It's important to realize that the applicant actually holds a driver license, only it's a Learner license (so therefore has the restriction of a mature adult driver occupying the right front seat). So what the test is about, apart from basic vehicle control, is to determine whether that driver can use their own judgment, effectively using their own visual skills, without needing any further guidance. It's about whether they're actually ready to drive solo; that's the determination being made.
First things first; this has nothing to do with other drivers not obeying speed limits. It is about safe, correct driving though.
So let's think of an easy example involving right of way. Situation: the applicant is on the main road with a yellow line down the middle and good visibility. The average driver would cruise along there around 45 km/h, looking well ahead but glancing to each side on approach to each intersection for potential pedestrian or vehicular conflicts.
Suddenly, a red sports car on the cross street rockets up to the intersection, looks like they're likely to blow the stop sign, and that driver hasn't even made eye contact. So the applicant reflexively hits the brake, to ensure they're not involved in a collision with the guy if he does continue into their path.
Nothing wrong with that, it's logical behaviour on the part of the applicant. It's what the DE would do if driving in the same situation. So naturally, it will not be marked against the applicant.
But what if that same applicant approaches that same intersection, and this time the red sports car has stopped properly at the stop line, and is moving gently forward in order to view traffic, to see if it's safe for them to proceed; the driver makes eye contact with the applicant. In response, the applicant hits the brakes for no reason, and tries to get the driver with the stop sign to resolve the conflict by moving ahead of them? And what if the applicant behaves like this at many two-way stops? Probably an applicant like that (who has never learned to make their own decisions and analysis, which is the real problem here) will also arrive at 4-Way stops and then refuse to move until all the other cars have gone away. Meanwhile, throughout the test, they drive at an illogically slow pace, appearing not to even realize what the road signs convey to all drivers involved, and trying to make every other driver go ahead of them. I've seen all of this behaviour, many times.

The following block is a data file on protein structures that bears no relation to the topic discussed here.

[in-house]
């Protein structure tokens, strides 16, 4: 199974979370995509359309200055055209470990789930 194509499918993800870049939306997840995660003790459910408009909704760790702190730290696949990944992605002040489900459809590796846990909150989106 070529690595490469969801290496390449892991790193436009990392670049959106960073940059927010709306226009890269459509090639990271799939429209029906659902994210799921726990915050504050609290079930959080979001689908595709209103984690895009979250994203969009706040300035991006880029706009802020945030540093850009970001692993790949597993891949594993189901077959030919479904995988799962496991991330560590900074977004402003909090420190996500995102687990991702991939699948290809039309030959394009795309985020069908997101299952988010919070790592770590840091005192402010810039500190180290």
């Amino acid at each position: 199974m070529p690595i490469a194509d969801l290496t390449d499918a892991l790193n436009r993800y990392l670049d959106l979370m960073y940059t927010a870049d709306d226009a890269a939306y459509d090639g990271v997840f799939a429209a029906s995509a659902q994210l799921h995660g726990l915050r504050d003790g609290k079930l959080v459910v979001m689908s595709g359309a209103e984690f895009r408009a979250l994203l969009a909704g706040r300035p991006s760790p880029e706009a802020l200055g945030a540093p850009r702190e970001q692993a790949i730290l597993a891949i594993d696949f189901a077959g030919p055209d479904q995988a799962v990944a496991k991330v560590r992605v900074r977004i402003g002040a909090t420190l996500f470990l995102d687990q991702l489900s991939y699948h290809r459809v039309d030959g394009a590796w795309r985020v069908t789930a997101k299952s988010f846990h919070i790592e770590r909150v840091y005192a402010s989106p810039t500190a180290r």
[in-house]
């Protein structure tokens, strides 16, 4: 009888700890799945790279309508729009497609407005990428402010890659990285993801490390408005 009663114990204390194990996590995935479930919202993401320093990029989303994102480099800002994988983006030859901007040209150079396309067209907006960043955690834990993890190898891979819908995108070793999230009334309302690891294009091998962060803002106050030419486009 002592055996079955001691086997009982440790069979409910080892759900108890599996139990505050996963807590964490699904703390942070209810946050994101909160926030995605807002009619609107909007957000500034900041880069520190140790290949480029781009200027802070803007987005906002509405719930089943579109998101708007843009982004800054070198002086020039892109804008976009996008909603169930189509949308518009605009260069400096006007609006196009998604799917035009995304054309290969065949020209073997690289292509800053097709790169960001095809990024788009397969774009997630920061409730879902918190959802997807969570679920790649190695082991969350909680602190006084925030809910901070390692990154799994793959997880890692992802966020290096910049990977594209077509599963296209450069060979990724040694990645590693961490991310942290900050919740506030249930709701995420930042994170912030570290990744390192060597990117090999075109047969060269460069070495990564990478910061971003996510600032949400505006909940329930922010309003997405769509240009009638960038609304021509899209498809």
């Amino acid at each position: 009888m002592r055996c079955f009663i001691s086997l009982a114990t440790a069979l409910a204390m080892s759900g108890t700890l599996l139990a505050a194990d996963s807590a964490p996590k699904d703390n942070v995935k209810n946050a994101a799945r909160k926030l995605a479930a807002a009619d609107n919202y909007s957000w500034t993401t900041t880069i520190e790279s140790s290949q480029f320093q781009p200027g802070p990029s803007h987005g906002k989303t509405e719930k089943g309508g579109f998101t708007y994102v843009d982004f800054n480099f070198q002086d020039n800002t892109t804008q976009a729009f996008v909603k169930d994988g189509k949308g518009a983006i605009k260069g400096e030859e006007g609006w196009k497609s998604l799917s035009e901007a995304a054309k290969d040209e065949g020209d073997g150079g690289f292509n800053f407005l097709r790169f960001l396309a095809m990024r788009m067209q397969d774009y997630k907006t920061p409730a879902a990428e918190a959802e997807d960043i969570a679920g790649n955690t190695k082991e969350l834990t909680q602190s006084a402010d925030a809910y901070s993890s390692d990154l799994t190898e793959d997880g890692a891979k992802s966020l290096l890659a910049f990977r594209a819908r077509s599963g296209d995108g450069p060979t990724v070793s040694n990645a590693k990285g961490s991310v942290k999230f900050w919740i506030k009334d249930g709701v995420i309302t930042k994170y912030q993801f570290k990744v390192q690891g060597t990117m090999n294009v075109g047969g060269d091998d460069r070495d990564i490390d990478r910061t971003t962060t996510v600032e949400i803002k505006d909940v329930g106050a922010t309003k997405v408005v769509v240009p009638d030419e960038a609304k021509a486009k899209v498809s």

And meanwhile, this has been taking place in relatively quiet conditions. It's later on that the applicant is on busy arterial streets, making turns at traffic lights. And what do they do when preparing to make a left turn, with the nearest oncoming vehicle more than a block away? Confidently complete the maneuver? Hell no, they'll sit in that there intersection for ages, unnecessarily jamming traffic, rather than making a reasonable judgment and finishing the turn while it's safe.
Believe me, Driver Examiners see far too much of this absurd behaviour, and the test parameters they have to follow will have inevitably resulted in lots of negative marking. But that's not the DE's fault; it's the applicant who is driving the car. Badly, and ignorantly.
I get a feeling
That this is just an inconfident driver who wasn't qualified for a license after taking a test, because they just let everyone through without discretion. And erring on a side of caution by-default will only produce consistent errors; get too many and you're not qualified for a license. We simply can't have drivers on the roads waiving people through left-right-and-centre without regard for rules of the road.
Seeing how the comment was made in 2010, I wonder if that commenter's opinion has changed after presumably having driven for 10 years and getting the "feel" for the road now.